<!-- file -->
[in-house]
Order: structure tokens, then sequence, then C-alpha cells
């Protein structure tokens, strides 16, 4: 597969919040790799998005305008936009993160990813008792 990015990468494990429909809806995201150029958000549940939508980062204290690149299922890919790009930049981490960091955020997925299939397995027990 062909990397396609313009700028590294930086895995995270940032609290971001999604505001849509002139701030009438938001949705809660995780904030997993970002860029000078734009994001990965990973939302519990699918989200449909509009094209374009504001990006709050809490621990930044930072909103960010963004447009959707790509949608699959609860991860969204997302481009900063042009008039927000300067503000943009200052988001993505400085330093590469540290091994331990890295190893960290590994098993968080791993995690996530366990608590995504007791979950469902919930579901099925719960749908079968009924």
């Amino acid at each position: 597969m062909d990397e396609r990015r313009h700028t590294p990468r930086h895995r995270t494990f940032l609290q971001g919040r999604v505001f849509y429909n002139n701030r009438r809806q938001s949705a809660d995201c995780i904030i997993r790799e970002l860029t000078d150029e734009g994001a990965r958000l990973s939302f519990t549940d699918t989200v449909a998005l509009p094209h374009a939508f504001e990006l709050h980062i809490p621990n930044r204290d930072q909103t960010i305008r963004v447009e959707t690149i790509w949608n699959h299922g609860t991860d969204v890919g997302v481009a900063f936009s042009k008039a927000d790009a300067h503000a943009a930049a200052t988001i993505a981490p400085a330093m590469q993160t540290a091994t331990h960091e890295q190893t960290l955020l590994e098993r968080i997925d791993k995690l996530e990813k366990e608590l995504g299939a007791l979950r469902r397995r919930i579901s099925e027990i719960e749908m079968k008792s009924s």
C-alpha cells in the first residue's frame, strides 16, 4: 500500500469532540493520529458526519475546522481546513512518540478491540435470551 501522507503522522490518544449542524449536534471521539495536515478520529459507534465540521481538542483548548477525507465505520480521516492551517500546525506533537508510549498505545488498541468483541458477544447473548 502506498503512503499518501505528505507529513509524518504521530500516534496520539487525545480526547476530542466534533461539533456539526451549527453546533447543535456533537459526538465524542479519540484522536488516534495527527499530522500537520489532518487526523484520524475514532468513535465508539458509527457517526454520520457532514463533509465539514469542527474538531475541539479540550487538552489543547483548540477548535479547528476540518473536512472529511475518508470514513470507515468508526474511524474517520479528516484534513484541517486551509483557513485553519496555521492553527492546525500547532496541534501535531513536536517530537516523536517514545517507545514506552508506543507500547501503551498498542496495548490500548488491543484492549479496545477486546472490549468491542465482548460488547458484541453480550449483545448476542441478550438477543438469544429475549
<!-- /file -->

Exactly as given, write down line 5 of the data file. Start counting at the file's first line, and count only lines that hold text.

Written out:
C-alpha cells in the first residue's frame, strides 16, 4: 500500500469532540493520529458526519475546522481546513512518540478491540435470551 501522507503522522490518544449542524449536534471521539495536515478520529459507534465540521481538542483548548477525507465505520480521516492551517500546525506533537508510549498505545488498541468483541458477544447473548 502506498503512503499518501505528505507529513509524518504521530500516534496520539487525545480526547476530542466534533461539533456539526451549527453546533447543535456533537459526538465524542479519540484522536488516534495527527499530522500537520489532518487526523484520524475514532468513535465508539458509527457517526454520520457532514463533509465539514469542527474538531475541539479540550487538552489543547483548540477548535479547528476540518473536512472529511475518508470514513470507515468508526474511524474517520479528516484534513484541517486551509483557513485553519496555521492553527492546525500547532496541534501535531513536536517530537516523536517514545517507545514506552508506543507500547501503551498498542496495548490500548488491543484492549479496545477486546472490549468491542465482548460488547458484541453480550449483545448476542441478550438477543438469544429475549